If you want to form an LLC in Connecticut, there are certain forms, requirements and legalities you need to get in place. Below you will find a rundown of what you’ll need to do, together with details on each form required for your Connecticut LLC.
Some of these forms you only need to submit once, while others must be filed on a regular basis. You will need to set reminders in your calendar to file forms regularly if you're filing yourself. At Incfile, we provide an optional, paid renewal service that can take care of renewals for you when you instruct us to do so.
The Certificate of Organization is the formal document filed with the Connecticut Secretary of State to create your LLC. It states certain information about your business. Once the document is filed with the Secretary of State, it legally creates your business as an LLC in Connecticut. Here’s what’s typically included:
Here at Incfile, we automatically create and file your Certificate of Organization on your behalf when you start your business with us. You only need to file your certificate once. There is a fee levied by the Secretary of State of Connecticut to cover your filing.
In Connecticut certain professions can form “Professional LLCs.” These are companies providing defined, professional services, and they typically need to be specially licensed. In Connecticut, people engaged in the following activities could be considered professional service organizations and can form professional LLCs.
Depending on the type of Connecticut business you’re running, you will need to obtain various business licenses and permits. These are not required to form your LLC, but it’s important to know which permits and licenses are required for your business to operate in compliance in your jurisdiction.
Incfile provides a complete Business License Research Package that will tell you all of the licenses and permits necessary for your new professional LLC.
Various cities in Connecticut have slightly different rules and fees for permits and licenses. Check with your local Connecticut city administration to see what their rules are. You will need a separate permit or license for each city your Connecticut LLC operates in. You can find details of local business licenses from your Secretary of State.
Depending on the type of business you are running, you may need to get additional permits and licenses from the city, county or state. You can get an idea of the types of permits and licenses you might need from the State of Connecticut website.
The federal government may also require you to get certain licenses or permits, and the SBA has a comprehensive list of Connecticut license permits. The frequency of how often you need to file permits varies depending on the permit type.
Depending on the type of Connecticut business you are running, you may need to get licenses and permits from the federal government and various national agencies. You can find a complete list on the U.S. Small Business Administration website.
You will need to pay licensing and permit fees on a regular basis depending on the type of business you are operating and where you are located. These vary from city to city and industry to industry, so if you don’t want to do the legwork yourself, we provide a complete Business License Research Package that will tell you all of the licenses and permits necessary for your new LLC. It includes:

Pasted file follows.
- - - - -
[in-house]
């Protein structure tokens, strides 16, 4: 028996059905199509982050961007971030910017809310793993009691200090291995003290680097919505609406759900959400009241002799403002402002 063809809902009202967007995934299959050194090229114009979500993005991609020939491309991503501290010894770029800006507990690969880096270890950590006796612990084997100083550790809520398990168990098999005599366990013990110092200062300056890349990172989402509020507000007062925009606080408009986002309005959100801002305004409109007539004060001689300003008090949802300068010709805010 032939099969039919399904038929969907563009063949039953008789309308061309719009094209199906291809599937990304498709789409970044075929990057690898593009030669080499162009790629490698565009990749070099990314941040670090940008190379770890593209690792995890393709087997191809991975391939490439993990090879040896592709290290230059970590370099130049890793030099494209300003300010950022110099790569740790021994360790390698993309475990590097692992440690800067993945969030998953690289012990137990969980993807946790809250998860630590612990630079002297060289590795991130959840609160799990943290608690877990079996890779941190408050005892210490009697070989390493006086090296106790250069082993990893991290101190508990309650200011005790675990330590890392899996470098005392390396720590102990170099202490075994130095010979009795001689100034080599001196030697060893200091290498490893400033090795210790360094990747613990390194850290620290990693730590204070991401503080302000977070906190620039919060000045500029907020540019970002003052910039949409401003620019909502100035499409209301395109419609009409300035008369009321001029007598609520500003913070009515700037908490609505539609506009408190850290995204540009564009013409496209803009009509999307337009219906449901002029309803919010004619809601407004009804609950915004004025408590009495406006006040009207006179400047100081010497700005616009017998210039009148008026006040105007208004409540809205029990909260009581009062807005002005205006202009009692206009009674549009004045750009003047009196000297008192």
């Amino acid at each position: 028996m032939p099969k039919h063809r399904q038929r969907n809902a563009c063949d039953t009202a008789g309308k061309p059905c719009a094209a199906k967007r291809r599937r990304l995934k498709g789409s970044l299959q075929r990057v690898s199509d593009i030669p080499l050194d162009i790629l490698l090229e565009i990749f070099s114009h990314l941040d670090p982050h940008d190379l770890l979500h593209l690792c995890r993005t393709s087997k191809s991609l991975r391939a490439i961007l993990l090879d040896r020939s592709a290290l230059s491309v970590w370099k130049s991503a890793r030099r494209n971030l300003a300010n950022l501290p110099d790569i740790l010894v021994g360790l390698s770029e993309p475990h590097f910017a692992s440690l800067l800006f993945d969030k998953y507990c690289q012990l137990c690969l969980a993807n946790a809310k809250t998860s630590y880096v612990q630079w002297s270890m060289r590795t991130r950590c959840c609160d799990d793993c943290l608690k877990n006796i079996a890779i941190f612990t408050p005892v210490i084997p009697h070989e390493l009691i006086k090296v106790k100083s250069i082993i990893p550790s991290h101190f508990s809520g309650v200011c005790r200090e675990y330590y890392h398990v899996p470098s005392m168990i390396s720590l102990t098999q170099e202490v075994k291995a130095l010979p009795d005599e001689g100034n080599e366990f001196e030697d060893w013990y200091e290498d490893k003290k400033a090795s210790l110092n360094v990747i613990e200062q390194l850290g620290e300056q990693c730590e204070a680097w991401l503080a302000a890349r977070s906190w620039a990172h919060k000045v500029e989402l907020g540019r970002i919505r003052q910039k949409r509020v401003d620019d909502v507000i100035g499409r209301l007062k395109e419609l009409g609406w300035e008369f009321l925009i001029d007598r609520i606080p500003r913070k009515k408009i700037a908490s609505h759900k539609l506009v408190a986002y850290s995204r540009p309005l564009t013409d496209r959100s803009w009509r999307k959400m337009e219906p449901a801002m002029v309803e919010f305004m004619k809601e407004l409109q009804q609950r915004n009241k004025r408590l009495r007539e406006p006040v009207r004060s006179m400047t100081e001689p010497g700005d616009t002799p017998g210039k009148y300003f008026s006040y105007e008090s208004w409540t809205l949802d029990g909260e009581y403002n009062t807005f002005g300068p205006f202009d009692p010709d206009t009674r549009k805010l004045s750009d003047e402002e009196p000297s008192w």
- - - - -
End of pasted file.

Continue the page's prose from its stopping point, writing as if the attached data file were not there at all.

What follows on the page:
Remember that operating your business without the required licenses can expose you to risks and fines from state and local governments.
You will need to file for various types of tax registration including sales and use tax, re-employment tax and other types of tax. You can find full details on the Connecticut Department of Revenue website and in the next section.
Setting up an LLC is easy, but actively managing one can be more complex. An Operating Agreement defines how your business works and ensures all the founders, owners, members or managers have a common understanding. An Operating Agreement normally covers:
You are not required by Connecticut state or federal law to have an Operating Agreement for your LLC, but we recommend one for several reasons. An Operating Agreement:
Your Operating Agreement only needs to be created once, but it will need to be updated if significant changes are necessary.
You must file an Annual Report with the Connecticut Secretary of State on an annual basis. If you do not file your annual report each year, you will be charged a late fee and your LLC may be dissolved. Here at Incfile, we can file your Annual Report on your behalf.
As you can see, there are several forms and permits you need to conduct business, both initially and on an annual basis.
You may need a “Certificate of Good Standing” for certain business-related services like opening a bank account. You can order one from us, and we will also send you courtesy emails when your compliance due date nears.
Incfile provides a cost-effective service to help you create your Connecticut LLC. We guide you through the process and handle most of the administrative steps, such as filing theCertificate of Organization on your behalf. Our basic package also provides a free Registered Agent service for the first year. If you're looking for help starting an LLC, our comprehensive services provide outstanding value.
|State Fee||State Filing Time||Expedited Filing Time|
|$120||12 Business Days||4 Business Days|
This report is mandatory and must be filed within the specified time frame in order for the entity to remain in good standing with the state. Failure to file this report can lead to the company being revoked or administratively dissolved.
Due Date:April 1st
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